Beverly Hills public officials are at last united in their efforts against the Metropolitan Transportation Authority's proposal to tunnel under Beverly Hills High School as part of the .
Mayor Barry Brucker sent a to Metro conditioning the City Council's approval of the project on a subway route that does not travel under BHHS. The letter reiterated the city’s desire for a route that goes under Santa Monica Boulevard to reach Century City.
Brucker and the council majority of Vice Mayor Willie Brien and Councilman Julian Gold had previously resisted calls to make the city’s support conditional on the Santa Monica Boulevard route. The trio had endured criticism from Board of Education members for not taking a strong enough stance on the matter.
Despite repeated outreach from Brucker, Los Angeles Mayor Antonio Villaraigosa—who chairs the Metro board—has not responded to a generous offer from Beverly Hills to provide a for a Santa Monica Boulevard alignment. Brucker himself said Tuesday that a from Villaraigosa about the issue was "unrelated to the scope and nature and severity of our concerns."
Metro's blog The Source said Wednesday that Brucker’s letter to the MTA “does not include information about seismic issues in the area that could factor into decisions made about where the subway stations and tunnels are constructed.”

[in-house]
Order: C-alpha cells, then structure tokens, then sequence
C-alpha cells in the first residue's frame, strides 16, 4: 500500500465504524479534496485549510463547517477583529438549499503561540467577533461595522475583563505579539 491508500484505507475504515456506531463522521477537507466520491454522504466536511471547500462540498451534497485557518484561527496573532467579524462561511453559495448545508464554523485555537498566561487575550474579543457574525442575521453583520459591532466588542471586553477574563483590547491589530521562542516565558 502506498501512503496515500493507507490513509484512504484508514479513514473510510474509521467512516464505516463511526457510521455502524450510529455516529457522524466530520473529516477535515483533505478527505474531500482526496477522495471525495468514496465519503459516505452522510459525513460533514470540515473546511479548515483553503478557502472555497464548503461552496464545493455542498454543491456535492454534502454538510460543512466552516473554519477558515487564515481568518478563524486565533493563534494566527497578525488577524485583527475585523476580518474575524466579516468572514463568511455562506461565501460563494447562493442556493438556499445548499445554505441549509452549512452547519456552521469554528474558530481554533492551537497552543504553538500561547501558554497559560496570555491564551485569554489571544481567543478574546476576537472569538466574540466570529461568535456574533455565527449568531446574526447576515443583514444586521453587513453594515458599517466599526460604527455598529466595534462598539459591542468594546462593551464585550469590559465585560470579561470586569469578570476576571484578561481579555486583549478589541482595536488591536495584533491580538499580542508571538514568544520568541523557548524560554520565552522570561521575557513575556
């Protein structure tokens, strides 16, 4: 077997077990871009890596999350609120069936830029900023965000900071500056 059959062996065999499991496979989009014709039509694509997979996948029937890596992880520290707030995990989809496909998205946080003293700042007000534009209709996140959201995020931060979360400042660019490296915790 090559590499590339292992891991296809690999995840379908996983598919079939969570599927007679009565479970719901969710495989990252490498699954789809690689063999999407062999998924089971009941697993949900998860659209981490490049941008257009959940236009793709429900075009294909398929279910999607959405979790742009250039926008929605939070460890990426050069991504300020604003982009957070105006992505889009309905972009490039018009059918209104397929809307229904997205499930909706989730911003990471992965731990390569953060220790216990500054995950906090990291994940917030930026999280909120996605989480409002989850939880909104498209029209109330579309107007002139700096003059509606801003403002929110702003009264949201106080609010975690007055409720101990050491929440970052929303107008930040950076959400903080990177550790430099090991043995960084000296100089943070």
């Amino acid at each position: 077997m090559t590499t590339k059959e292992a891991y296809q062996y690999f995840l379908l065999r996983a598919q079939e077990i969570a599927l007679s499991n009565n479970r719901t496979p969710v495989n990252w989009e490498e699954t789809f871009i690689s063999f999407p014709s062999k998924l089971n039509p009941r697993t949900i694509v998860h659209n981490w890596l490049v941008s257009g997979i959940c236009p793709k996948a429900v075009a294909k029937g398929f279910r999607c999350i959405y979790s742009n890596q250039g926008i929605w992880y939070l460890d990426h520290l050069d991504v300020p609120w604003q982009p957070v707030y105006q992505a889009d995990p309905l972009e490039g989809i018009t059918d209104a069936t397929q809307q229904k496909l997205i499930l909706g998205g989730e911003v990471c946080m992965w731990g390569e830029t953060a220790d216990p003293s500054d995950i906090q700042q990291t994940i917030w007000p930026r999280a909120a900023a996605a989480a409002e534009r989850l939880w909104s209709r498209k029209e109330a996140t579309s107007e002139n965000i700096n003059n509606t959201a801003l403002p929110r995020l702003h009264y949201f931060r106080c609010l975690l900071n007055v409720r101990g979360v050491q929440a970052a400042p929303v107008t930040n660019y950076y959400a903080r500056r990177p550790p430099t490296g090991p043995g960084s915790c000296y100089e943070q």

Furthermore, the Westside Neighborhood Council of Century City and Cheviot Park voted last week to endorse a Century City subway stop on Constellation Boulevard, which would require tunneling under BHHS.
These events point to the unwelcome prospect of Beverly Hills spending hundreds of thousands of taxpayer dollars on a legal battle to stop the subway if Metro chooses the Constellation Boulevard route. The council has authorized for the subway fight and the Board of Education has authorized more than .
In the meantime, Board of Education members continue their strong public stance against a subway station on Constellation Boulevard. Board President Lisa Korbatov wrote an opinion editorial against the stop in the Aug. 15 Los Angeles Business Journal to counter an earlier op-ed from the Century City Chamber of Commerce.
“If we learned anything from this summer’s debt-ceiling standoff in Washington, it should be that government at all levels must stretch every dollar collected from taxpayers,” Korbatov wrote. “It would cost an additional $5,000 per inch to move the station 1,000 feet south to Constellation from its long-planned location at Santa Monica, without any legitimate justification for doing so.”
Board Vice President Brian Goldberg told Patch that he is “in 100 percent agreement and support” with what Korbatov wrote and that he is pleased city officials have come together in their fight against Metro.
“I am glad that the full council has now joined the full school board in tying our support for the subway extension to MTA choosing the … Santa Monica Boulevard route,” he said.